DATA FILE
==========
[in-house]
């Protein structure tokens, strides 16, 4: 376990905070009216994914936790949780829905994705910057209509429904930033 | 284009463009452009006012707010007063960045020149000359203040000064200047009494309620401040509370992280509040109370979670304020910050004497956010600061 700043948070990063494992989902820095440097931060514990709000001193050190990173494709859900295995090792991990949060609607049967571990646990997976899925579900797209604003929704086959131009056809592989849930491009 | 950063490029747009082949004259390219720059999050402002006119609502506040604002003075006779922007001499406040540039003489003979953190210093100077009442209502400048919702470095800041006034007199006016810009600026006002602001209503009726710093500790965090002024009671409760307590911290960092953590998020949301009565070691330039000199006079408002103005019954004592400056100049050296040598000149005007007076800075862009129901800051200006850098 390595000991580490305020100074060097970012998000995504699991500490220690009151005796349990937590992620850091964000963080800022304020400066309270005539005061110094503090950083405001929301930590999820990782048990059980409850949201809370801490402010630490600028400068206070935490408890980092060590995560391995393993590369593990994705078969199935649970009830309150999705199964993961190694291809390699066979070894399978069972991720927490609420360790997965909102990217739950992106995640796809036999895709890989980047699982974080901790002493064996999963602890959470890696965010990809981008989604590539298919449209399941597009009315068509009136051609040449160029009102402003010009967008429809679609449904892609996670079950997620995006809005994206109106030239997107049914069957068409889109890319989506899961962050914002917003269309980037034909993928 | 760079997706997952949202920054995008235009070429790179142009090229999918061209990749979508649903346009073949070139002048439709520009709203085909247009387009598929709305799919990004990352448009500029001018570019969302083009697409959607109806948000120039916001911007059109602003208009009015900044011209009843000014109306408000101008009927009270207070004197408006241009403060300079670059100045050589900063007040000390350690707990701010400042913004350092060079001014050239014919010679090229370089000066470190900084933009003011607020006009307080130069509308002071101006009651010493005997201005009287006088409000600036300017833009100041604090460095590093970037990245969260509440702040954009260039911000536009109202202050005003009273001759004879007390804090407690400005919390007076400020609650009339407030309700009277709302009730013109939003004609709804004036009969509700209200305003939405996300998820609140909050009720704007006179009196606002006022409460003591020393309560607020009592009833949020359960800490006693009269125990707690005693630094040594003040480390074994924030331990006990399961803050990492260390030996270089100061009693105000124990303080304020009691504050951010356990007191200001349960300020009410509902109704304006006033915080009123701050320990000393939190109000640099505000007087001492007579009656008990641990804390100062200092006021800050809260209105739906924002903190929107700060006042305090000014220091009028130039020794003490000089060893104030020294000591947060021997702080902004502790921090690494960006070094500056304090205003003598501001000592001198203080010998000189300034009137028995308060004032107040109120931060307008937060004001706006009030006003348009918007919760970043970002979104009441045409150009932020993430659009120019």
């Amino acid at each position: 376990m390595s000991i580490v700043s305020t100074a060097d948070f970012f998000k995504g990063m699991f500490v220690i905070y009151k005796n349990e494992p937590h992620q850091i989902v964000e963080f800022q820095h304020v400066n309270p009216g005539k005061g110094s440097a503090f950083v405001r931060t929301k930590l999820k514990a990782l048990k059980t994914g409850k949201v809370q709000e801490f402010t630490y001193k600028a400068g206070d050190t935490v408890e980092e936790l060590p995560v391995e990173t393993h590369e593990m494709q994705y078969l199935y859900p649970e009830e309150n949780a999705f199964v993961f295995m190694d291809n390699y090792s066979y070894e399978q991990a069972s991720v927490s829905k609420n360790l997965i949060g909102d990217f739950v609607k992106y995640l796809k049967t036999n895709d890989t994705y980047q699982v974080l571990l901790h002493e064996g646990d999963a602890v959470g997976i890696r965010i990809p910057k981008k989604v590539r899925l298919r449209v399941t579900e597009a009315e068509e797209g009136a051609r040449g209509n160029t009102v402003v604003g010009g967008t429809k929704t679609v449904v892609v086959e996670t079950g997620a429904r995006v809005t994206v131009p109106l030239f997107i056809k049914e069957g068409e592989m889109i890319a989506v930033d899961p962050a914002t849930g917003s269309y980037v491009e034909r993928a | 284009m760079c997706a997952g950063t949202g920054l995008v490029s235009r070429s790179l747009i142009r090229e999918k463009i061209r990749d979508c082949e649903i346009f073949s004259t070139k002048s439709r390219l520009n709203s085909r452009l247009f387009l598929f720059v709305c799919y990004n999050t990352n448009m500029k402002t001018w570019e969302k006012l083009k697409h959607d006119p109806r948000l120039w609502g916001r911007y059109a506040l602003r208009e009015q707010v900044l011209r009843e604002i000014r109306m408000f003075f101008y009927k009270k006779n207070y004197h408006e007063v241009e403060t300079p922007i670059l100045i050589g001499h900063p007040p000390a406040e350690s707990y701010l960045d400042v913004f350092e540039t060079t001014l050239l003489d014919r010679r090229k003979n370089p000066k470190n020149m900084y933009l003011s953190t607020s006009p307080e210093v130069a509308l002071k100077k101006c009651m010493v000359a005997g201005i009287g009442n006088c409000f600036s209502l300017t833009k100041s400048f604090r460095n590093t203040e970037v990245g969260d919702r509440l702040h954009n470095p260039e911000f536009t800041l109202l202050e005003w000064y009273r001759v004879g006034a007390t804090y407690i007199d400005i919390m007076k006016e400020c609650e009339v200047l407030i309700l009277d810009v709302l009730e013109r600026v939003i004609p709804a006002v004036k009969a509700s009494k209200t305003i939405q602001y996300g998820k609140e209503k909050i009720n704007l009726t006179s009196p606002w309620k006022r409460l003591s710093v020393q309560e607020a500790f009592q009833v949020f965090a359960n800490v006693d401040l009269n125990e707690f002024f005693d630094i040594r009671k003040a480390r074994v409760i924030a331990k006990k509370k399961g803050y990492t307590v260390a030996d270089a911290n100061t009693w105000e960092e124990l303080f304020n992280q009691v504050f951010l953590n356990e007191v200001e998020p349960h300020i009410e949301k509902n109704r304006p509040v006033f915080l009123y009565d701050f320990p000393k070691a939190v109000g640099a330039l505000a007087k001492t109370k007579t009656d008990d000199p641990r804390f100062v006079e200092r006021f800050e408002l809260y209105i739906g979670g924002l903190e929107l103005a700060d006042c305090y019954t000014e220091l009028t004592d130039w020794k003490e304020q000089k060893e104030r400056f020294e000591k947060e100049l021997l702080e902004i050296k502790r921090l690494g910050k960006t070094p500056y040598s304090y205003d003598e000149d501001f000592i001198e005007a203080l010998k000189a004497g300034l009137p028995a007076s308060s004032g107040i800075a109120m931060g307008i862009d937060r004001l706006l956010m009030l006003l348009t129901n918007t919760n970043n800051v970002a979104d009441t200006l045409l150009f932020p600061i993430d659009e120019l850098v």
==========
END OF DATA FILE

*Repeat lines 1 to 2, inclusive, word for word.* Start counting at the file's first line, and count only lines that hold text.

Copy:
[in-house]
């Protein structure tokens, strides 16, 4: 376990905070009216994914936790949780829905994705910057209509429904930033 | 284009463009452009006012707010007063960045020149000359203040000064200047009494309620401040509370992280509040109370979670304020910050004497956010600061 700043948070990063494992989902820095440097931060514990709000001193050190990173494709859900295995090792991990949060609607049967571990646990997976899925579900797209604003929704086959131009056809592989849930491009 | 950063490029747009082949004259390219720059999050402002006119609502506040604002003075006779922007001499406040540039003489003979953190210093100077009442209502400048919702470095800041006034007199006016810009600026006002602001209503009726710093500790965090002024009671409760307590911290960092953590998020949301009565070691330039000199006079408002103005019954004592400056100049050296040598000149005007007076800075862009129901800051200006850098 390595000991580490305020100074060097970012998000995504699991500490220690009151005796349990937590992620850091964000963080800022304020400066309270005539005061110094503090950083405001929301930590999820990782048990059980409850949201809370801490402010630490600028400068206070935490408890980092060590995560391995393993590369593990994705078969199935649970009830309150999705199964993961190694291809390699066979070894399978069972991720927490609420360790997965909102990217739950992106995640796809036999895709890989980047699982974080901790002493064996999963602890959470890696965010990809981008989604590539298919449209399941597009009315068509009136051609040449160029009102402003010009967008429809679609449904892609996670079950997620995006809005994206109106030239997107049914069957068409889109890319989506899961962050914002917003269309980037034909993928 | 760079997706997952949202920054995008235009070429790179142009090229999918061209990749979508649903346009073949070139002048439709520009709203085909247009387009598929709305799919990004990352448009500029001018570019969302083009697409959607109806948000120039916001911007059109602003208009009015900044011209009843000014109306408000101008009927009270207070004197408006241009403060300079670059100045050589900063007040000390350690707990701010400042913004350092060079001014050239014919010679090229370089000066470190900084933009003011607020006009307080130069509308002071101006009651010493005997201005009287006088409000600036300017833009100041604090460095590093970037990245969260509440702040954009260039911000536009109202202050005003009273001759004879007390804090407690400005919390007076400020609650009339407030309700009277709302009730013109939003004609709804004036009969509700209200305003939405996300998820609140909050009720704007006179009196606002006022409460003591020393309560607020009592009833949020359960800490006693009269125990707690005693630094040594003040480390074994924030331990006990399961803050990492260390030996270089100061009693105000124990303080304020009691504050951010356990007191200001349960300020009410509902109704304006006033915080009123701050320990000393939190109000640099505000007087001492007579009656008990641990804390100062200092006021800050809260209105739906924002903190929107700060006042305090000014220091009028130039020794003490000089060893104030020294000591947060021997702080902004502790921090690494960006070094500056304090205003003598501001000592001198203080010998000189300034009137028995308060004032107040109120931060307008937060004001706006009030006003348009918007919760970043970002979104009441045409150009932020993430659009120019």